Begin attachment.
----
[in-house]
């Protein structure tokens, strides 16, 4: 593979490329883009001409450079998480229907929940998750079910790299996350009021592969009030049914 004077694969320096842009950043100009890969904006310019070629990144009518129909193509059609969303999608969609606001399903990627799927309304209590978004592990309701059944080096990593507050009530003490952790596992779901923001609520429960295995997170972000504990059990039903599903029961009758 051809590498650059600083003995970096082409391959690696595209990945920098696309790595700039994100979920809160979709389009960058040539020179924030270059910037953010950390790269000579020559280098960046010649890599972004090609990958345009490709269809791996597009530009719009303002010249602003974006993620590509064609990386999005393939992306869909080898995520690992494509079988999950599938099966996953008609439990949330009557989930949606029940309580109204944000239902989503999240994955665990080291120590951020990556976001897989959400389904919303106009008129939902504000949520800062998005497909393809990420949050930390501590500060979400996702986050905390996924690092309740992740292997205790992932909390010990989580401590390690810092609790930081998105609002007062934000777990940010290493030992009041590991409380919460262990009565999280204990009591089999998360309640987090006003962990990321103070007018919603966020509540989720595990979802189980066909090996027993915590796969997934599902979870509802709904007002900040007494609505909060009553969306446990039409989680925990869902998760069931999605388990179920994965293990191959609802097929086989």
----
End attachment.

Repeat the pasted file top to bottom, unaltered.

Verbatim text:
[in-house]
């Protein structure tokens, strides 16, 4: 593979490329883009001409450079998480229907929940998750079910790299996350009021592969009030049914 004077694969320096842009950043100009890969904006310019070629990144009518129909193509059609969303999608969609606001399903990627799927309304209590978004592990309701059944080096990593507050009530003490952790596992779901923001609520429960295995997170972000504990059990039903599903029961009758 051809590498650059600083003995970096082409391959690696595209990945920098696309790595700039994100979920809160979709389009960058040539020179924030270059910037953010950390790269000579020559280098960046010649890599972004090609990958345009490709269809791996597009530009719009303002010249602003974006993620590509064609990386999005393939992306869909080898995520690992494509079988999950599938099966996953008609439990949330009557989930949606029940309580109204944000239902989503999240994955665990080291120590951020990556976001897989959400389904919303106009008129939902504000949520800062998005497909393809990420949050930390501590500060979400996702986050905390996924690092309740992740292997205790992932909390010990989580401590390690810092609790930081998105609002007062934000777990940010290493030992009041590991409380919460262990009565999280204990009591089999998360309640987090006003962990990321103070007018919603966020509540989720595990979802189980066909090996027993915590796969997934599902979870509802709904007002900040007494609505909060009553969306446990039409989680925990869902998760069931999605388990179920994965293990191959609802097929086989």